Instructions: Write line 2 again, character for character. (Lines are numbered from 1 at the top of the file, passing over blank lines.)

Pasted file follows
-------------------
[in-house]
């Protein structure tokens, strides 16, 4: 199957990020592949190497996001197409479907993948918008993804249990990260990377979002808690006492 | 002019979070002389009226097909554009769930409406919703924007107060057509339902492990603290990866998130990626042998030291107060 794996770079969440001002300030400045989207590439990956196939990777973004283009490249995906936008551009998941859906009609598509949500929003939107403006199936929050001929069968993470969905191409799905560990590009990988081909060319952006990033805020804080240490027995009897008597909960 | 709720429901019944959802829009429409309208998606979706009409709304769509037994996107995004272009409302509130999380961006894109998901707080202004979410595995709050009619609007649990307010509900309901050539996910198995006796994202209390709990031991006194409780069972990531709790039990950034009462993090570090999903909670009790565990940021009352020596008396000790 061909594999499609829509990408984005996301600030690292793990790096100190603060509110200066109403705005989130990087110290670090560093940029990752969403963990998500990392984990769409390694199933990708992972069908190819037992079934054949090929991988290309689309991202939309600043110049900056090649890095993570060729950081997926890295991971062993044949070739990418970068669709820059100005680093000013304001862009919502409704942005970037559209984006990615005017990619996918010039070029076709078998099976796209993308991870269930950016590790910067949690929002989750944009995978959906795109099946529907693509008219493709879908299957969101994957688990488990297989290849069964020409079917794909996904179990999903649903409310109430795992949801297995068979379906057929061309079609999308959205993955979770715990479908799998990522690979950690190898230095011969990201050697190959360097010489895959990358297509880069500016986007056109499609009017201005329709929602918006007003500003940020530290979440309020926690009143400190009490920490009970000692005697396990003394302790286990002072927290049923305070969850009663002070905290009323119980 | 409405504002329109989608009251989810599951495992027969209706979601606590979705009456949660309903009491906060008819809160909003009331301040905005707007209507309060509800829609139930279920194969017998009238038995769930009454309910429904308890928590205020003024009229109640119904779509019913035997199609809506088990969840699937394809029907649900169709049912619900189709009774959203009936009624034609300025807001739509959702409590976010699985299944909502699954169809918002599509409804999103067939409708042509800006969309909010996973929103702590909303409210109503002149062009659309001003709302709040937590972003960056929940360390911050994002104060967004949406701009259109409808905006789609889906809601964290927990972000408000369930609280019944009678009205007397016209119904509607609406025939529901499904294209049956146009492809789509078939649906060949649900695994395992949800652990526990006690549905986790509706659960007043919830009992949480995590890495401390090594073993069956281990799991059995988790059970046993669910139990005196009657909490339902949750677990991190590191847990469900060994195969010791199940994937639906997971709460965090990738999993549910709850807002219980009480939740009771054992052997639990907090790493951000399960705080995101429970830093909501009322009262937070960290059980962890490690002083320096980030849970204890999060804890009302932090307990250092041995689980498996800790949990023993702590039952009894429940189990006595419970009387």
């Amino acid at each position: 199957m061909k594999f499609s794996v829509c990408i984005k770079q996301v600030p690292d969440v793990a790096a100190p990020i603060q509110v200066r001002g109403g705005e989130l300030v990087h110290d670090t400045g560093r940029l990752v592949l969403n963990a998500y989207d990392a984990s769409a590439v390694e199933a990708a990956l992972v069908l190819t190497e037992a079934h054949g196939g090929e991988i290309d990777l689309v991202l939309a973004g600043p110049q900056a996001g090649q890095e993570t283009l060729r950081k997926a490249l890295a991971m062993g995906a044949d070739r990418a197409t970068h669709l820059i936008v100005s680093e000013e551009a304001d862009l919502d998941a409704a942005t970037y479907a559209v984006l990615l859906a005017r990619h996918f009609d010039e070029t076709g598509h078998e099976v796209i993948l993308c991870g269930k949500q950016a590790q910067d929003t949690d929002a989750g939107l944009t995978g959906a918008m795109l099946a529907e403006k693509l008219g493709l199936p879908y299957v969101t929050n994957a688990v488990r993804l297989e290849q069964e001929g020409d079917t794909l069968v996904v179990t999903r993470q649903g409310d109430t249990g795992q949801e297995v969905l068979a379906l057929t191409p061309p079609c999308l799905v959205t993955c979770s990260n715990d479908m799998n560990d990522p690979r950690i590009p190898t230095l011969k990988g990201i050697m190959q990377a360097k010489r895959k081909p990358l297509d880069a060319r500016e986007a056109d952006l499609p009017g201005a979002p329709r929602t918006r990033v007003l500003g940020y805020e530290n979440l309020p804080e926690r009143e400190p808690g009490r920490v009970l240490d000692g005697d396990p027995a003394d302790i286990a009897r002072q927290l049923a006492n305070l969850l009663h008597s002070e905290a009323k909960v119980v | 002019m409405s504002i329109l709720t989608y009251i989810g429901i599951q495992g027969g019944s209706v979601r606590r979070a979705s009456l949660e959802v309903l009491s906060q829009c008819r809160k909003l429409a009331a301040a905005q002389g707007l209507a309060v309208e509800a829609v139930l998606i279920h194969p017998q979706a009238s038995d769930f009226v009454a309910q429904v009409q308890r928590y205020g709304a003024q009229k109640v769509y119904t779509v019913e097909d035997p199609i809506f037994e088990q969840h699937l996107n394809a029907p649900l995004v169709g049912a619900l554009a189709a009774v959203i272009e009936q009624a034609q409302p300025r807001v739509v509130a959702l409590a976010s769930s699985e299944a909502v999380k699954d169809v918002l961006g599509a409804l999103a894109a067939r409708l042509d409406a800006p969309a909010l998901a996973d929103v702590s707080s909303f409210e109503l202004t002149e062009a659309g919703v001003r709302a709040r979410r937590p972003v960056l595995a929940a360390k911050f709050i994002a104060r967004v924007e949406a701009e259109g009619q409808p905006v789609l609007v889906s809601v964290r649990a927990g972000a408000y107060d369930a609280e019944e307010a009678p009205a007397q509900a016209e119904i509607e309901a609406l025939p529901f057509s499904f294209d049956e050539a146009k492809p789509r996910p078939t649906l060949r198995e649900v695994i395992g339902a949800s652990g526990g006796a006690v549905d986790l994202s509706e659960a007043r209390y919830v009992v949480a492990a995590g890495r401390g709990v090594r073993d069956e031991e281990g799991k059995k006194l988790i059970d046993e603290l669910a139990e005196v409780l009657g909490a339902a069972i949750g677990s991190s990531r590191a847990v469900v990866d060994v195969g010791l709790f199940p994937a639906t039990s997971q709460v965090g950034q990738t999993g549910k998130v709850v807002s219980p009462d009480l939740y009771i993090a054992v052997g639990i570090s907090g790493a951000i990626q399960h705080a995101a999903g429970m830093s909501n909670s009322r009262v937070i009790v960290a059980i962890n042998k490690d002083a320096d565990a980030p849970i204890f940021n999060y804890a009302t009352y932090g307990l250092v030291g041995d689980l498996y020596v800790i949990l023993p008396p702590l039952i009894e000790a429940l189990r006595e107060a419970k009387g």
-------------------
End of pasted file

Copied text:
């Protein structure tokens, strides 16, 4: 199957990020592949190497996001197409479907993948918008993804249990990260990377979002808690006492 | 002019979070002389009226097909554009769930409406919703924007107060057509339902492990603290990866998130990626042998030291107060 794996770079969440001002300030400045989207590439990956196939990777973004283009490249995906936008551009998941859906009609598509949500929003939107403006199936929050001929069968993470969905191409799905560990590009990988081909060319952006990033805020804080240490027995009897008597909960 | 709720429901019944959802829009429409309208998606979706009409709304769509037994996107995004272009409302509130999380961006894109998901707080202004979410595995709050009619609007649990307010509900309901050539996910198995006796994202209390709990031991006194409780069972990531709790039990950034009462993090570090999903909670009790565990940021009352020596008396000790 061909594999499609829509990408984005996301600030690292793990790096100190603060509110200066109403705005989130990087110290670090560093940029990752969403963990998500990392984990769409390694199933990708992972069908190819037992079934054949090929991988290309689309991202939309600043110049900056090649890095993570060729950081997926890295991971062993044949070739990418970068669709820059100005680093000013304001862009919502409704942005970037559209984006990615005017990619996918010039070029076709078998099976796209993308991870269930950016590790910067949690929002989750944009995978959906795109099946529907693509008219493709879908299957969101994957688990488990297989290849069964020409079917794909996904179990999903649903409310109430795992949801297995068979379906057929061309079609999308959205993955979770715990479908799998990522690979950690190898230095011969990201050697190959360097010489895959990358297509880069500016986007056109499609009017201005329709929602918006007003500003940020530290979440309020926690009143400190009490920490009970000692005697396990003394302790286990002072927290049923305070969850009663002070905290009323119980 | 409405504002329109989608009251989810599951495992027969209706979601606590979705009456949660309903009491906060008819809160909003009331301040905005707007209507309060509800829609139930279920194969017998009238038995769930009454309910429904308890928590205020003024009229109640119904779509019913035997199609809506088990969840699937394809029907649900169709049912619900189709009774959203009936009624034609300025807001739509959702409590976010699985299944909502699954169809918002599509409804999103067939409708042509800006969309909010996973929103702590909303409210109503002149062009659309001003709302709040937590972003960056929940360390911050994002104060967004949406701009259109409808905006789609889906809601964290927990972000408000369930609280019944009678009205007397016209119904509607609406025939529901499904294209049956146009492809789509078939649906060949649900695994395992949800652990526990006690549905986790509706659960007043919830009992949480995590890495401390090594073993069956281990799991059995988790059970046993669910139990005196009657909490339902949750677990991190590191847990469900060994195969010791199940994937639906997971709460965090990738999993549910709850807002219980009480939740009771054992052997639990907090790493951000399960705080995101429970830093909501009322009262937070960290059980962890490690002083320096980030849970204890999060804890009302932090307990250092041995689980498996800790949990023993702590039952009894429940189990006595419970009387």